1
$\begingroup$

We know that the forward Libor rate $L(t, T, T + \tau)$, in the absence of arbitrage, is a martingale under the measure $T + \tau$, i.e. $Q^{T+\tau}$. In this context:

$$ \tag{1}\label{1} L(t, T, T + \tau) = \mathbb{E}_t^{T + \tau} \left[ L(T, T, T + \tau \right], $$

with $t \leq T$. This means that the expectation under this specific measure of the spot Libor rate $L(T, T, T + \tau) = \hat{L}(T, T + \tau)$ can be computed analytically.

Now, briefly, what I would like to know if this property can be extended to the forward Libor rate:

$$ \tag{2}\label{2} L(t, T, T + \tau) = \mathbb{E}_t^{T + \tau} \left[ L(s, T, T + \tau \right], $$

with $t \leq s \leq T$. If you can answer this, there is no need to keep reading.

The result in \eqref{1} is very useful for many computations. For example, it is used for a vanilla swap valuation, showing that its price depends only on the term structure of interest rates observed on the valuation date.

Let's analyze a simpler case. Imagine the following stream of payment:

    ⋅------x//////////x------>
    |      |          |
    t    Tx = T      Tp = T + τ

where Tx represents a fixing date and Tp a payment date. The value of this contract at time $t \leq T_x$ is given by:

$$ \begin{align} V(t) &= \mathbb{E}_t^Q \left[ D(t, T + \tau) \cdot \tau \cdot L(T, T, T + \tau) \right]\\ V(t) &= P(t, T + \tau) \cdot \tau \cdot \mathbb{E}_t^{T + \tau} \left[ L(T, T, T + \tau) \right] \end{align} $$

where $D(t, T)$ represents the discount factor and $P(t, T)$ the discount bond or zero coupon bond. The previous equation yields to (using the property defined in \eqref{1}):

$$ V(t) = P(t, T + \tau) \cdot \tau \cdot L(t, T, T + \tau) $$

So far, so good. Now I would like to compute the price of a generalized stream of payment, given by:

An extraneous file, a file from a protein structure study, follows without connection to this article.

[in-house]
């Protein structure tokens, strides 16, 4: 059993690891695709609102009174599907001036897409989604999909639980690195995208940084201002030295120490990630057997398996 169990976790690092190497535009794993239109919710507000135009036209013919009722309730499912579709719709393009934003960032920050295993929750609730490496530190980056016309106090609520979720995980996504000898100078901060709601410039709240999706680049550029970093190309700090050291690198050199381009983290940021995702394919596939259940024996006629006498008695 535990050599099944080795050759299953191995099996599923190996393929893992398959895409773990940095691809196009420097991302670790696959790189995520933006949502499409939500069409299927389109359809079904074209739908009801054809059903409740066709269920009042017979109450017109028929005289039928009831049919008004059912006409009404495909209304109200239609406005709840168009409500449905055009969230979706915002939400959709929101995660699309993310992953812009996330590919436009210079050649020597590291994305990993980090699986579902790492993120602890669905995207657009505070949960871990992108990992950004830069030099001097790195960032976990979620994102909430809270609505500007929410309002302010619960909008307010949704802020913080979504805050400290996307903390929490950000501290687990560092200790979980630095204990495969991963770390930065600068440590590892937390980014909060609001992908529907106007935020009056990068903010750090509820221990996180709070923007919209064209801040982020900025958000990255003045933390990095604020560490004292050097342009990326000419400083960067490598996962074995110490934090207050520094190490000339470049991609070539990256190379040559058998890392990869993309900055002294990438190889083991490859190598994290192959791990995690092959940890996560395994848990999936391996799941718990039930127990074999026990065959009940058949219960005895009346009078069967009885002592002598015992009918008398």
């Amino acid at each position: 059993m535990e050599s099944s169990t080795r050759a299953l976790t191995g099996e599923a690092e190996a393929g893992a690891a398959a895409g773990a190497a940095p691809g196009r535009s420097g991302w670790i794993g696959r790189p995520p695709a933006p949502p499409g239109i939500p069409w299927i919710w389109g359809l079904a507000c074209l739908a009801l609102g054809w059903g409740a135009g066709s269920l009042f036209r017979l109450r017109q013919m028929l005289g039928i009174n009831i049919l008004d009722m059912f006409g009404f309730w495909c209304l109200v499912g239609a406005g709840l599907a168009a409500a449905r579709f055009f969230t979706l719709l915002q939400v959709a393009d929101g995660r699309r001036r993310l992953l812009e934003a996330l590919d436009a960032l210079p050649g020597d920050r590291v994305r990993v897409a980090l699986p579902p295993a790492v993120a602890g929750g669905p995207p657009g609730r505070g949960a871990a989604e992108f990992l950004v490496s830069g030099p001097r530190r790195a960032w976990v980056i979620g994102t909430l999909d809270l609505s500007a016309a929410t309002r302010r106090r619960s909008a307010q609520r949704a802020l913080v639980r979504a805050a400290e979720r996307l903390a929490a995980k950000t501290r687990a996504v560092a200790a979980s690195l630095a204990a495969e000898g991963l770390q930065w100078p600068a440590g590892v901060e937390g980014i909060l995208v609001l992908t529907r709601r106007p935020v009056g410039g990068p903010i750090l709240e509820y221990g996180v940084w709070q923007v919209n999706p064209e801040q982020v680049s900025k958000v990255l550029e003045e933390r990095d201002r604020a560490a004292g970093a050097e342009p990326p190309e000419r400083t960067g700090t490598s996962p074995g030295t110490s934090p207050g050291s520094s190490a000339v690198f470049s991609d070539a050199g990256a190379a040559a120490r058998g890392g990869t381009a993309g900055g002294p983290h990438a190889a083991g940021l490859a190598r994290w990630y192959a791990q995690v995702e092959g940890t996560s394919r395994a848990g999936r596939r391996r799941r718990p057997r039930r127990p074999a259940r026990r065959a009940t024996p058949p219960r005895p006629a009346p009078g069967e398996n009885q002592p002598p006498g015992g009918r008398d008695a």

⋅------x----+//////////+----x------>
    |      |    |          |    |
    t      Tx   Tb         Te   Tp

where Tx represents a fixing date, Tb a beginning of accrual date, Te a end of accrual date and Tp a payment date.

The value of this contract at time $t \leq T_x$ is given by:

$$ \begin{align} V(t) &= \mathbb{E}_t^Q \left[ D(t, T_p) \cdot \left(T_e - T_b \right) \cdot L(T_x, T_b, T_e) \right]\\ V(t) &= P(t, T_p) \cdot \left(T_e - T_b \right) \cdot \mathbb{E}_t^{T_p} \left[ L(T_x, T_b, T_e) \right] \end{align} $$

This last expectation seems to be not analytically tractable, right? What I would like to know is which restrictions I have to impose in order to solve it analytically. For example, is it sufficient to match only the end date and the payment date, i.e. $T_e = T_p$, which yields to:

$$ \begin{align} V(t) &= P(t, T_p) \cdot \left(T_p - T_b \right) \cdot \mathbb{E}_t^{T_p} \left[ L(T_x, T_b, T_p) \right] \end{align} $$

This expectation could be solved if \eqref{2} is true. Maybe \eqref{2} can be demonstrated using the definition of the Libor forward rate:

$$ L(t, T, T + \tau) = \frac{1}{\tau} \cdot \left( \frac{P(t, T)}{P(t, T + \tau)} - 1 \right) $$

Any ideas or this is not possible and both $T_x = T_b$ and $T_e = T_p$ should match in order to get an analytically tractable expectation?

Finally, just for completeness, I would like to point out that when $T_e \neq T_p$, the need of a convexity adjustment arises. This question is all about asking if a convexity adjustment or anything else is needed when $T_x \neq T_b$.

$\endgroup$
3
$\begingroup$

We just need to use the tower property of conditional expectation ($t\leq s\leq T$):

$$ \mathbb{E}_t^{T + \tau} \left[ L(s, T, T + \tau)\right] =\mathbb{E}_t^{T + \tau} \left[ \mathbb{E}_s^{T + \tau} \left[ L(T, T, T + \tau)\right] \right] $$ $$ = \mathbb{E}_t^{T + \tau} \left[ L(T, T, T + \tau)\right] = L(t, T, T + \tau) $$

$\endgroup$
1
  • $\begingroup$ Perfect, thank you very much! So this is the reason why there is no need for convexity adjustments when the fixing date does not coincide with the accrual start date, but an adjustment is needed when the payment date do not coincide with the accrual end date. $\endgroup$ – rvignolo Sep 6 '20 at 15:10

Your Answer

By clicking “Post Your Answer”, you agree to our terms of service, privacy policy and cookie policy

Not the answer you're looking for? Browse other questions tagged or ask your own question.